The day I was tied: A tragic memoir

The day I was tied: A tragic memoir

H.M. Bunne

Contributing Writer

A photo of our hero. Stay strong in the struggle! Photo contributed by Andrew Pauls.

A photo of our hero. Stay strong in the struggle!
Photo contributed by Andrew Pauls.

January 12, 2015 changed my life forever.

I had just gotten out of the shower. I dried off and stretched. Then something odd happened…I felt myself being gathered up and became aware of a constricting sensation. I couldn’t breathe. I felt bunched up, tied down; I was folded over upon myself. I didn’t know what was happening to me, and then the horrible realization came upon me:

I was becoming a man bun.

I had never thought it would happen to me, I was so naïve. I thought I would spend the rest of my life dancing with the breeze, basking in the warmth of the sun, free to wander where I chose upon Bob’s head. I had always thought I would remain neatly clipped until I would gradually grow gray and age gracefully into that distinguished horseshoe shape that comes with male-pattern baldness.

I had vowed never to grace the skull of someone who paid thirty dollars for a pound of coffee, or brewed their own beer. I promised myself I would never adorn the head of someone who uses a Polaroid or whose wardrobe consists entirely of tight, short-sleeved, plaid button downs and jeans tighter than Chris Christie in a Smart Car.

But alas, it was my fate.

I should have seen it coming when I found myself enfolded in the smothering embrace of a beanie in August, or when I was crammed into a bike helmet and Bob mounted a “fixie.”*

I should have seen it coming when a skinny roommate moved in above Bob’s upper lip, and below, the roommate’s bushier brother. I should have seen it coming when the frizzy guy that used to live in the basement got trimmed shorter and shorter and then disappeared altogether.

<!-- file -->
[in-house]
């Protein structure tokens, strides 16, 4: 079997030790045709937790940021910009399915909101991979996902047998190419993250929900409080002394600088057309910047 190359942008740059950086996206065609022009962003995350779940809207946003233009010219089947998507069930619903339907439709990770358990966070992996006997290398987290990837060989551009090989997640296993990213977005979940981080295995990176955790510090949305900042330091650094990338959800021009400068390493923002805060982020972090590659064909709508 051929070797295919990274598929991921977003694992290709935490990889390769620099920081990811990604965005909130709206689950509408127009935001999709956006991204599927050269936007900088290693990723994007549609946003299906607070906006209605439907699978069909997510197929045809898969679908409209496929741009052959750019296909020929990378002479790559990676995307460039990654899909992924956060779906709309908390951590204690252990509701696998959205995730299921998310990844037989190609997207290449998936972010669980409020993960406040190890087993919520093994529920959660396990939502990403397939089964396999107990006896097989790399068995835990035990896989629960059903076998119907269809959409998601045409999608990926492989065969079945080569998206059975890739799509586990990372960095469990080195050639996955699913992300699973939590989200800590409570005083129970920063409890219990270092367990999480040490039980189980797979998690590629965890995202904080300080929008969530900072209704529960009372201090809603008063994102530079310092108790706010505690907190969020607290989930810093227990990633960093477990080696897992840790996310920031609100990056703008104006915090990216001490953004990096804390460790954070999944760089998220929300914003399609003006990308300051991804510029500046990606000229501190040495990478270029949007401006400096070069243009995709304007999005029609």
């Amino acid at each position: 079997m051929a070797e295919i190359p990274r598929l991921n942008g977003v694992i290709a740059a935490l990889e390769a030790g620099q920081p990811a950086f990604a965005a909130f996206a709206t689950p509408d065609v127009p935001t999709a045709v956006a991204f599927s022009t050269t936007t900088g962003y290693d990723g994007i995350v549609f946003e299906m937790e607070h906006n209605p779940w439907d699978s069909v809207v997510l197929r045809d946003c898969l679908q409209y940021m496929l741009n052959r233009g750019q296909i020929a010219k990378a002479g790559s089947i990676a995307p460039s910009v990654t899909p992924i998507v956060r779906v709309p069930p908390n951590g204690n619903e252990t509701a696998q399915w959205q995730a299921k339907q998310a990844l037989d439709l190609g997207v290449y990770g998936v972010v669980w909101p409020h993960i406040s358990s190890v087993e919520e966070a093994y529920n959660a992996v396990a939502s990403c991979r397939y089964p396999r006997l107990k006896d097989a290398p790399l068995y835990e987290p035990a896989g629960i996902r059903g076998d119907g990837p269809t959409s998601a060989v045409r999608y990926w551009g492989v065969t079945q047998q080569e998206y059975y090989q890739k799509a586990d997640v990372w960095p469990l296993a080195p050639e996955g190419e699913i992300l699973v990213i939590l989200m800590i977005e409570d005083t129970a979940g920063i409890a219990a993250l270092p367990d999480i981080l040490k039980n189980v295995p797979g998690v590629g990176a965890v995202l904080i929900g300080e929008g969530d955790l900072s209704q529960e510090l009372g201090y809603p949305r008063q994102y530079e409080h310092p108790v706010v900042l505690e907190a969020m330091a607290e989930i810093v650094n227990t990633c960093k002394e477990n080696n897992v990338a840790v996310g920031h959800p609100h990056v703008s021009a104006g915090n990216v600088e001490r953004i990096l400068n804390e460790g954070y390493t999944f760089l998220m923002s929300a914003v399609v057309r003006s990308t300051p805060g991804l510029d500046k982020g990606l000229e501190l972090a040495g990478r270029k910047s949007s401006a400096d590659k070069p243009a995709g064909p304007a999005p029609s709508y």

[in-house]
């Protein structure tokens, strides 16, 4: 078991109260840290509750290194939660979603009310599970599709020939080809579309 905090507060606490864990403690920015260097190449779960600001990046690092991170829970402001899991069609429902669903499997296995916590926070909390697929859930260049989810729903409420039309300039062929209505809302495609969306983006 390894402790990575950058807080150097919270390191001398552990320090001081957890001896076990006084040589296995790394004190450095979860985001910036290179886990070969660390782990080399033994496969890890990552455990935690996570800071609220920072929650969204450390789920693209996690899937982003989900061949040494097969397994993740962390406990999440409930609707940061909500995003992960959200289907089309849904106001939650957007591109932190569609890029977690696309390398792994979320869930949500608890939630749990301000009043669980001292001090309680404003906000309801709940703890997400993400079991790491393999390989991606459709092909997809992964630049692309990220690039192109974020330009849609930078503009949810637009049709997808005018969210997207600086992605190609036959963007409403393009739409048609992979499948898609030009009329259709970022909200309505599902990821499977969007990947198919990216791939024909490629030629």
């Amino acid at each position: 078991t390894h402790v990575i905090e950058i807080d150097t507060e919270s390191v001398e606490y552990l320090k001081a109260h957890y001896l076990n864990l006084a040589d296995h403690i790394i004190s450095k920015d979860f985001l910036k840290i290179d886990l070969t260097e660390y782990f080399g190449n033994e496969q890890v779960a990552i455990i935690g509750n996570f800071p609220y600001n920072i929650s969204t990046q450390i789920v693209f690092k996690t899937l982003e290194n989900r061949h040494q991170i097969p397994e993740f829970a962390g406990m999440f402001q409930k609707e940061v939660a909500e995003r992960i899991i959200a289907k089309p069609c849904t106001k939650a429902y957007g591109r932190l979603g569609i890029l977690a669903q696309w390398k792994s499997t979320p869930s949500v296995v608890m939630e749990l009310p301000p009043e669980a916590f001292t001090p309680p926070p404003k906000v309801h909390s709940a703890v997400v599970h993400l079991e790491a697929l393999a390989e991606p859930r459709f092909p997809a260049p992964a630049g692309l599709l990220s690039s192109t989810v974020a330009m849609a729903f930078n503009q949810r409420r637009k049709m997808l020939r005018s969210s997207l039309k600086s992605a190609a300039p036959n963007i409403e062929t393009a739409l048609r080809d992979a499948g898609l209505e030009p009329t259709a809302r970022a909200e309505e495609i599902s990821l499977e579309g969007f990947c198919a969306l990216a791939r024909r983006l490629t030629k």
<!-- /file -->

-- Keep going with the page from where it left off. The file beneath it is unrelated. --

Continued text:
I should have seen it coming when Bob began attending concerts of bands with names like “Wombat Carnival Collective” and “Hippo Campus,” or when I found myself enveloped in weed and cigarette smoke at esoteric art galleries and poetry slams.

I should have seen it coming…

I long for the simpler days of my youth, when I did not feel constrained by hair ties or the pressure to do things before they are cool. I long to be let loose in the breeze, but this rubber band has become my prison. In solitude I sigh, praying that I may receive a louse or two, that my wearer would be compelled to liberate me from my stretchy prison. It is only at night that I get reprieve, when I drape myself across a pillow dreaming of the days when I was light and free…

*A hipster kind of bike that operates in a similar fashion to a tricycle in that the pedals always spin with the back wheel.

Record
Written by Record

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